Research on changes to climate gets new ‘space’

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By ALISTAIR RYDER
Wednesday, March 13, 2019


A CAMBRIDGE-based “space agency” is helping to launch a new internet programme to tackle climate change.

Announced yesterday (Tuesday), on the 30th anniversary of the world wide web, climate.space aims to unite researchers from around the world to address the issue of climate change.

The programme is partly developed by Concept Space Agency, and aims to be the scientific research equivalent of your average social media platform.

Co-designed by gluoNNet, a not for profit association, the programme is an information “space” that will let information travel quickly.

The “space” aims to be a unique way to inspire research, with a user interface that lets people see the latest research from across the world, and promote collaboration between the users.

Speaking to the News, climate.space co-founder Stefan Haselwimmer said: “The inspiration came last October, when I attended the Port Hackathon at CERN (the European Organisation for Nuclear Research).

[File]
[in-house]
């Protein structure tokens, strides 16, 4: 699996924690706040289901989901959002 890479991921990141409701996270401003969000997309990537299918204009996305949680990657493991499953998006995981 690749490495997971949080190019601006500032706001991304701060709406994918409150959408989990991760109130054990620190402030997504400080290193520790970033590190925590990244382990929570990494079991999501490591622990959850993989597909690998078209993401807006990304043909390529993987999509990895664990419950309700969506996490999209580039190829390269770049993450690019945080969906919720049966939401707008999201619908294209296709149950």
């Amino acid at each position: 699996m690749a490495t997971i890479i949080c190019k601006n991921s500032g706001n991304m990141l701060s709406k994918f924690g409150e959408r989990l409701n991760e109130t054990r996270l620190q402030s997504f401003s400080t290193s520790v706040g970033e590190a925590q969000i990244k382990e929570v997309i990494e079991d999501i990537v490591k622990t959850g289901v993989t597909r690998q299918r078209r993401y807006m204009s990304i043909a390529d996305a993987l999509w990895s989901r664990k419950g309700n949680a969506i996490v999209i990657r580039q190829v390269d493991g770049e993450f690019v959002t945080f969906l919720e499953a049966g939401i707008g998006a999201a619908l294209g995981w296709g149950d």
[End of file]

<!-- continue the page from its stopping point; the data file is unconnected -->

“I had the idea to apply the collaborative ethos from the Hackathon into a new model where researchers could collaborate and tackle climate change.

“We’re launching it now as it ties in with the 30th anniversary of the world wide web, and the collaborative ethos it was founded on. This is a new version of the web where people can easily find all climate change research, and a place where people can say they’re all working on the same project together.

“The programme aims to bring a collective focus on climate change research in the same way activists like Extinction Rebellion and the student protesters have collectively taken to the streets to get people to pay attention.

“If all goes to plan, this will be used by researchers in the same way people use Facebook or Twitter – a platform you can log on to and find all the research taking place around the world at your fingertips.”

Daniel Dobos, former CERN physicist and co-founder of gluoNNet and THE Port, said: “In my 15 years working at CERN, I have been impressed with how purpose-driven international col- laboration can change the world.

“I am confident this same spirit can accelerate global actions on climate change. Collaboration-fostering tools like climate.space are essential to empowering global, cross-organisational and cross-sector collaboration.”